Legislature(2021 - 2022)BUTROVICH 205

02/05/2021 09:00 AM EDUCATION

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09:02:33 AM Start
09:03:09 AM SB19
10:21:04 AM Adjourn
* first hearing in first committee of referral
+ teleconferenced
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Heard & Held
-- Testimony <Invitation Only> --
**Streamed live on AKL.tv**
                    ALASKA STATE LEGISLATURE                                                                                  
              SENATE EDUCATION STANDING COMMITTEE                                                                             
                        February 5, 2021                                                                                        
                           9:02 a.m.                                                                                            
MEMBERS PRESENT                                                                                                               
Senator Roger Holland, Chair                                                                                                    
Senator Gary Stevens, Vice Chair                                                                                                
Senator Shelley Hughes                                                                                                          
Senator Peter Micciche                                                                                                          
Senator Tom Begich                                                                                                              
MEMBERS ABSENT                                                                                                                
All members present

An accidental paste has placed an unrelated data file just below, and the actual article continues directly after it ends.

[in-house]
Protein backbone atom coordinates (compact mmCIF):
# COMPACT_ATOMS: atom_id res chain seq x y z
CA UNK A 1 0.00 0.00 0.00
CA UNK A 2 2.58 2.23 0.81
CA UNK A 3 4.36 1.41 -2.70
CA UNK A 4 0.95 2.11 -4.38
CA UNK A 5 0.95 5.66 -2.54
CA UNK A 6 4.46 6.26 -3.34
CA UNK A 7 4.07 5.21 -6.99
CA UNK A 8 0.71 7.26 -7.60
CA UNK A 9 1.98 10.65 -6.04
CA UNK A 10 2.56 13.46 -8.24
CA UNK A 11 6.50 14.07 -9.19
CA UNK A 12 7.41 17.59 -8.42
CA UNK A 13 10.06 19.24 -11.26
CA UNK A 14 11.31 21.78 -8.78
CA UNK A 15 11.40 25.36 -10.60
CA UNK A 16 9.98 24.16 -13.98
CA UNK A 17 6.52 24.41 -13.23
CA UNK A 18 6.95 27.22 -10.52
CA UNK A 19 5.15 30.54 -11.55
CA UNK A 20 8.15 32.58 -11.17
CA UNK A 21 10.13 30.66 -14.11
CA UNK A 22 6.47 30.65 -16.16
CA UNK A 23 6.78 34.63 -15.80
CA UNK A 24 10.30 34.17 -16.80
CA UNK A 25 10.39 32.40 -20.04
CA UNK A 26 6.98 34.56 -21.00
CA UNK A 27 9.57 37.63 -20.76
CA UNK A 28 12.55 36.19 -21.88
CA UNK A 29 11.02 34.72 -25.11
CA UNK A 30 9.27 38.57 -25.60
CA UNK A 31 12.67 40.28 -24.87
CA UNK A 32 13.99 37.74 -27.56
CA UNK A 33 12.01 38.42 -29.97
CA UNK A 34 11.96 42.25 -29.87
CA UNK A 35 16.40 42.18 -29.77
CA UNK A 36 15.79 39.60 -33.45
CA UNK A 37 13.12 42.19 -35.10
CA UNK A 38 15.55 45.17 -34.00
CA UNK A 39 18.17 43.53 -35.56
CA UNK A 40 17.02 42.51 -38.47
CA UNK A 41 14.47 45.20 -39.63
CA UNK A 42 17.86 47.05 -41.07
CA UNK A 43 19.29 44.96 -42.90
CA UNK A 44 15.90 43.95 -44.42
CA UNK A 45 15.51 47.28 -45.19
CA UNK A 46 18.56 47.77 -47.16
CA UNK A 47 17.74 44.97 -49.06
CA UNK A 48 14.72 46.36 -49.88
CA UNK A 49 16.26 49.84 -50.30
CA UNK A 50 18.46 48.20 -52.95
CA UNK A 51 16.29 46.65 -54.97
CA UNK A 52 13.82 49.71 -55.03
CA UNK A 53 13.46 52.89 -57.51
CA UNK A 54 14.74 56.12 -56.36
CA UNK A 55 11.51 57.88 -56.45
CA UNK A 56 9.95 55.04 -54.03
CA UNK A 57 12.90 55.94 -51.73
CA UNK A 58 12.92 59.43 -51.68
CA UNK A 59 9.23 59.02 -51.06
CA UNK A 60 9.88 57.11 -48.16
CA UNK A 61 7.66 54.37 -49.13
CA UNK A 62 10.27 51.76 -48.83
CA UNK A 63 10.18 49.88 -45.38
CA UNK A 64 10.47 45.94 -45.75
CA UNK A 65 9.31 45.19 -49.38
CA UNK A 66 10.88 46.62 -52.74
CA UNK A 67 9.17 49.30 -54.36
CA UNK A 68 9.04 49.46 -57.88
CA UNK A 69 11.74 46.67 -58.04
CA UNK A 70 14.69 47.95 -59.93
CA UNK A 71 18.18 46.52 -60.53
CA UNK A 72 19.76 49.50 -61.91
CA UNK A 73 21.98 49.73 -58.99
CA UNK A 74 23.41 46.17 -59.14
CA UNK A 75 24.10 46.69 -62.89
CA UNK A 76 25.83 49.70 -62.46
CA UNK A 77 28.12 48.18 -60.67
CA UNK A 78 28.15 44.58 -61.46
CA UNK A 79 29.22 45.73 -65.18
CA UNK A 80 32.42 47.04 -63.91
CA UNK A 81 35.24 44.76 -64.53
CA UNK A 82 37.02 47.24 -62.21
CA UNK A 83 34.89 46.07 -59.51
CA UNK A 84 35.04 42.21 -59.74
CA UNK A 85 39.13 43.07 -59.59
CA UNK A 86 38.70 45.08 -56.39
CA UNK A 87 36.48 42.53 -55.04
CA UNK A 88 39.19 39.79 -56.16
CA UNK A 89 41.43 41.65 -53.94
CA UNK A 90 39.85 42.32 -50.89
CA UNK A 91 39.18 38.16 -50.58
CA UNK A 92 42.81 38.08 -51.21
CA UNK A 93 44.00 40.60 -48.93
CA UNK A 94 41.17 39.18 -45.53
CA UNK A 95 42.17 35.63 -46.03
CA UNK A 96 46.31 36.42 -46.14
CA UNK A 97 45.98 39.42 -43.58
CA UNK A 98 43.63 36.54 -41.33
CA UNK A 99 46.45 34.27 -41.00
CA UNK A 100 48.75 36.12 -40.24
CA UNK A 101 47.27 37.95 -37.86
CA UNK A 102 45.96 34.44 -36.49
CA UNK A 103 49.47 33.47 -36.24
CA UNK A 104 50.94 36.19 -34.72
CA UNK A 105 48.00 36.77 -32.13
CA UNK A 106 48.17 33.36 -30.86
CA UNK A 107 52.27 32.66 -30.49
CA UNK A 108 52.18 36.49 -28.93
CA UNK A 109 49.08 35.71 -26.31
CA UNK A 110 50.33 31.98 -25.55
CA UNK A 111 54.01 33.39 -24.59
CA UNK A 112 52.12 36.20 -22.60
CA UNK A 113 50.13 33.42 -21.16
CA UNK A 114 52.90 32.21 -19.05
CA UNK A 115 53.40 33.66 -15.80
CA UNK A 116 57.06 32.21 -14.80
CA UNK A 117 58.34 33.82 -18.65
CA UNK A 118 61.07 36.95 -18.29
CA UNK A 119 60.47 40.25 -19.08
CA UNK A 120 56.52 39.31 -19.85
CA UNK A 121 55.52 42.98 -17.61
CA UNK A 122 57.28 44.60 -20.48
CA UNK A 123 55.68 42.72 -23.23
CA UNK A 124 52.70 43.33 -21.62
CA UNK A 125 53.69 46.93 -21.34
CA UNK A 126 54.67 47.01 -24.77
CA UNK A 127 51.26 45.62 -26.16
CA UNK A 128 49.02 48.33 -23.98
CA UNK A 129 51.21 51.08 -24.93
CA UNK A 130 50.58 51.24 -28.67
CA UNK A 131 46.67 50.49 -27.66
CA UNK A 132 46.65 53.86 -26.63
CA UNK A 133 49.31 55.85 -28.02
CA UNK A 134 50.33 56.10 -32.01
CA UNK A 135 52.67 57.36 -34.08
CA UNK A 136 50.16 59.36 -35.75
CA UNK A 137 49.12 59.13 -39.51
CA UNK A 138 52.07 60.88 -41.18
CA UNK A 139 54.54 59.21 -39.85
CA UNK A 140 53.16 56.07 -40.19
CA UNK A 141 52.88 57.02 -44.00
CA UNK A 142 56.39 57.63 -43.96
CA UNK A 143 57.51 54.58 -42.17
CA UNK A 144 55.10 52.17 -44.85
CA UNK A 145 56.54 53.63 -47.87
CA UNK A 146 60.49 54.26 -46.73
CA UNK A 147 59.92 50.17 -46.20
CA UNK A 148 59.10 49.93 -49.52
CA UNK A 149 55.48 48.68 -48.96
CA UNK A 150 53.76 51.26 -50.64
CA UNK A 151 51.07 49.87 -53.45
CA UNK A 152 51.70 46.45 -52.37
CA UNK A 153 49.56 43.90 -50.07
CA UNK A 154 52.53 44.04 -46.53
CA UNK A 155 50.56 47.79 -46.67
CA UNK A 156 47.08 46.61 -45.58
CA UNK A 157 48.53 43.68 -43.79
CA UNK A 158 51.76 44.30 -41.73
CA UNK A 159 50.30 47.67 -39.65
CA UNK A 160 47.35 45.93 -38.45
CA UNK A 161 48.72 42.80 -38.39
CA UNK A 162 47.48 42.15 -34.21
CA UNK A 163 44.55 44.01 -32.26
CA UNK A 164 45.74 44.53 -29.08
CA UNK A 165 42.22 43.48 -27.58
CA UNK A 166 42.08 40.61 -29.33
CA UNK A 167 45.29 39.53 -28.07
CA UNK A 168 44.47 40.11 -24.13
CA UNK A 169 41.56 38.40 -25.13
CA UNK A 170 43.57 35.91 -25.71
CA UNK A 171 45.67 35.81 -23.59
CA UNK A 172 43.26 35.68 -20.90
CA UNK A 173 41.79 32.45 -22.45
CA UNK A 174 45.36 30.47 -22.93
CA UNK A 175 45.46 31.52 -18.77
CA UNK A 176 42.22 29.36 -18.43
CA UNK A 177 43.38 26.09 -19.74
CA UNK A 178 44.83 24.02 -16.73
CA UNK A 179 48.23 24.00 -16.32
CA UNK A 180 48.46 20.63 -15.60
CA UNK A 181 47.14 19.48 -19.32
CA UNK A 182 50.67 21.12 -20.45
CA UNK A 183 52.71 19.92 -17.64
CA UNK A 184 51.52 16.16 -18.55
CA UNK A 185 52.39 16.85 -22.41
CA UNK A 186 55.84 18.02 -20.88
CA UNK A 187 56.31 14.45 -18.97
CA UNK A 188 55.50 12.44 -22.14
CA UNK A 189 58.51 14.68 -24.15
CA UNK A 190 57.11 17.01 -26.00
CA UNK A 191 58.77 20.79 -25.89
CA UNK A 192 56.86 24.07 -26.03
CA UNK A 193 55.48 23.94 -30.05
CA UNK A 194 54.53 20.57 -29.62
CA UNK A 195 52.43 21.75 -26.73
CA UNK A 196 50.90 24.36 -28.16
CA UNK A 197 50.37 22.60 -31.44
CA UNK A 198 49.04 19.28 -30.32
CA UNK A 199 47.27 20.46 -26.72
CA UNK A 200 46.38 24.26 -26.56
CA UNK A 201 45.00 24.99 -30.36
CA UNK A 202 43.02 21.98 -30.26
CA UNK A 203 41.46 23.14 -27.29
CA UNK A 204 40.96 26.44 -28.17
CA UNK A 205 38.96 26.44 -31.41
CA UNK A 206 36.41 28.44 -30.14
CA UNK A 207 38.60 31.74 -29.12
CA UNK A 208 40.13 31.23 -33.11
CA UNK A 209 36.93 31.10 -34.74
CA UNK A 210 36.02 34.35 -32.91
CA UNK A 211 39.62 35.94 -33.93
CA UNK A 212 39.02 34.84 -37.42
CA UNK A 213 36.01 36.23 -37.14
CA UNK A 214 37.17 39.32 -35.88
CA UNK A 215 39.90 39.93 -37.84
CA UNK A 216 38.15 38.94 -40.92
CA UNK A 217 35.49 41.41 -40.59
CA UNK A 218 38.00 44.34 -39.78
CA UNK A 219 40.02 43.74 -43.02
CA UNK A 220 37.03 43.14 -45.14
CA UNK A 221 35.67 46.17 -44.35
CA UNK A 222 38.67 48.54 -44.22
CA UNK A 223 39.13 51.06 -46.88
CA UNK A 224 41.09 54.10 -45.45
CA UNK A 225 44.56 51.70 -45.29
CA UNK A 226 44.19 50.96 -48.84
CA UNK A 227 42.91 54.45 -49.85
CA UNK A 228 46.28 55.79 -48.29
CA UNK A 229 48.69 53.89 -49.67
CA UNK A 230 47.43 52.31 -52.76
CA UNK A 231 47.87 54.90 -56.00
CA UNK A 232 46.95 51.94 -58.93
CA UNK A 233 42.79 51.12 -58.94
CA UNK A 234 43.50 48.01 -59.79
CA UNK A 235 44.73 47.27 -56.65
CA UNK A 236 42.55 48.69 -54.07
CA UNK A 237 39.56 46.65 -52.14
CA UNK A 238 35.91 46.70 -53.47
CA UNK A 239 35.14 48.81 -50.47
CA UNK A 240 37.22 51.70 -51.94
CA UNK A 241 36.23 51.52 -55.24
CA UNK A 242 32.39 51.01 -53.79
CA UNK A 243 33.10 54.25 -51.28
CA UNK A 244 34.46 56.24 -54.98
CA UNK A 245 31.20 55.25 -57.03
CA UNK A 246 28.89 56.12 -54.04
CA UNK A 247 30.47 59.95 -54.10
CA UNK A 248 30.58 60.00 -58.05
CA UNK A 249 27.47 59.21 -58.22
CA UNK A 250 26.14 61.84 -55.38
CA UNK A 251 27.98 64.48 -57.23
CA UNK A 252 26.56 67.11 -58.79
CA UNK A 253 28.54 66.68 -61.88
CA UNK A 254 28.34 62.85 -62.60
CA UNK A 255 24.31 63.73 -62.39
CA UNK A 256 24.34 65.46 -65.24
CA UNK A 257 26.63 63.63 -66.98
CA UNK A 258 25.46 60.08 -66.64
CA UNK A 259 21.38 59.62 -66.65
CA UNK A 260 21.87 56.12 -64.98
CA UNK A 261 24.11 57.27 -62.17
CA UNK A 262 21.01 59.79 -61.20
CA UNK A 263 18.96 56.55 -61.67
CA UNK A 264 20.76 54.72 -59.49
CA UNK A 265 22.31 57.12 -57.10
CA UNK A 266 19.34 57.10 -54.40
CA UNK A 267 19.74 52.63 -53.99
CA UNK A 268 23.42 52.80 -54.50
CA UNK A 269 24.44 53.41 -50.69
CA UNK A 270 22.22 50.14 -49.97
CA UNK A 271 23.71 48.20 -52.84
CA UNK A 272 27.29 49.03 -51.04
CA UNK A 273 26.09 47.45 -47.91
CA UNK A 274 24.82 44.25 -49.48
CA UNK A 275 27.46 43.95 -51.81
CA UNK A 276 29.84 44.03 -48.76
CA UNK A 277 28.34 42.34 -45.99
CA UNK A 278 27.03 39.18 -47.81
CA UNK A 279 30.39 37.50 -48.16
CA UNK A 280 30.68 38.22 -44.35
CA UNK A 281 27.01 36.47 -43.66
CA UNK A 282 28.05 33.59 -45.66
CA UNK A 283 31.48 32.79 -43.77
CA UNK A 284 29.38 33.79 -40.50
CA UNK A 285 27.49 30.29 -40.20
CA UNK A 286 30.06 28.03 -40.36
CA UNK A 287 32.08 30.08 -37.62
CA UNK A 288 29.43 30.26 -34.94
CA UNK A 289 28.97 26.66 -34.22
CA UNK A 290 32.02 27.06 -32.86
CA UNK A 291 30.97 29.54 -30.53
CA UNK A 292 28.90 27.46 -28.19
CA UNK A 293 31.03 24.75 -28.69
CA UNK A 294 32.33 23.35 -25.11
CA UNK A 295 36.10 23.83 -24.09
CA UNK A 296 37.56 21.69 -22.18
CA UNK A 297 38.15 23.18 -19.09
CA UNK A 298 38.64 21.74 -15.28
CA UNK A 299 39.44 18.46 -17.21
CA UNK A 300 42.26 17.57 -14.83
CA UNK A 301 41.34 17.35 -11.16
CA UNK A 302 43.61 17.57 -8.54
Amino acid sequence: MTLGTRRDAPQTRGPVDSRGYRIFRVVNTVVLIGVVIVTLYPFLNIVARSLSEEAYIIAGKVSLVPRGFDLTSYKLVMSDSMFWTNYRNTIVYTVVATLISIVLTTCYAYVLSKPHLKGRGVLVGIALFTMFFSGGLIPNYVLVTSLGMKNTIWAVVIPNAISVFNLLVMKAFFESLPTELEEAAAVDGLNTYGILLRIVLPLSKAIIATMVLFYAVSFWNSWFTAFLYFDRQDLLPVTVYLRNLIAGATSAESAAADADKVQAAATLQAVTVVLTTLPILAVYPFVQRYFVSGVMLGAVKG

COMMITTEE CALENDAR                                                                                                            
SENATE BILL NO. 19                                                                                                              
"An Act extending the special education service agency; and                                                                     
providing for an effective date."                                                                                               
     - HEARD & HELD                                                                                                             
PREVIOUS COMMITTEE ACTION                                                                                                     
BILL: SB  19                                                                                                                  
SHORT TITLE: EXTEND SPECIAL EDUCATION SERVICE AGENCY                                                                            
SPONSOR(s): SENATOR(s) STEVENS                                                                                                  
01/22/21       (S)       PREFILE RELEASED 1/8/21